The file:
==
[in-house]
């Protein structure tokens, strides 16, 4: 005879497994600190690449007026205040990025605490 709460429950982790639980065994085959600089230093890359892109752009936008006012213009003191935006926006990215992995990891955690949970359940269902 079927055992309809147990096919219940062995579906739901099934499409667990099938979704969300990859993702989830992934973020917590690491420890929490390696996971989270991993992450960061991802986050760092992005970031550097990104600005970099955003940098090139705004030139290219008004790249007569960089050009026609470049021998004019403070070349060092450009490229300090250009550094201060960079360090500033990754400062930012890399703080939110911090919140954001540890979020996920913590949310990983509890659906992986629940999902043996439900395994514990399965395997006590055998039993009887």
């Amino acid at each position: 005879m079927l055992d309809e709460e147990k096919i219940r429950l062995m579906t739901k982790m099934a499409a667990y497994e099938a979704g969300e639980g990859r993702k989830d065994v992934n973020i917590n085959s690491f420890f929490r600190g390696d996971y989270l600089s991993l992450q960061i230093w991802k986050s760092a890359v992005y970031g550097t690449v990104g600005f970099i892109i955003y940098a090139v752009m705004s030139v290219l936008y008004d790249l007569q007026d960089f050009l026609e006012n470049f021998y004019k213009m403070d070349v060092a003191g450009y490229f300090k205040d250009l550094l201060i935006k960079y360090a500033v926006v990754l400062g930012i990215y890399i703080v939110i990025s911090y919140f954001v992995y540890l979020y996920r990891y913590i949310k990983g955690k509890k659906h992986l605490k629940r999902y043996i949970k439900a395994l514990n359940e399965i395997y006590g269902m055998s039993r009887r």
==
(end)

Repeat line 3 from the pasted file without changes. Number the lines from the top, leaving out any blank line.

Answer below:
């Amino acid at each position: 005879m079927l055992d309809e709460e147990k096919i219940r429950l062995m579906t739901k982790m099934a499409a667990y497994e099938a979704g969300e639980g990859r993702k989830d065994v992934n973020i917590n085959s690491f420890f929490r600190g390696d996971y989270l600089s991993l992450q960061i230093w991802k986050s760092a890359v992005y970031g550097t690449v990104g600005f970099i892109i955003y940098a090139v752009m705004s030139v290219l936008y008004d790249l007569q007026d960089f050009l026609e006012n470049f021998y004019k213009m403070d070349v060092a003191g450009y490229f300090k205040d250009l550094l201060i935006k960079y360090a500033v926006v990754l400062g930012i990215y890399i703080v939110i990025s911090y919140f954001v992995y540890l979020y996920r990891y913590i949310k990983g955690k509890k659906h992986l605490k629940r999902y043996i949970k439900a395994l514990n359940e399965i395997y006590g269902m055998s039993r009887r």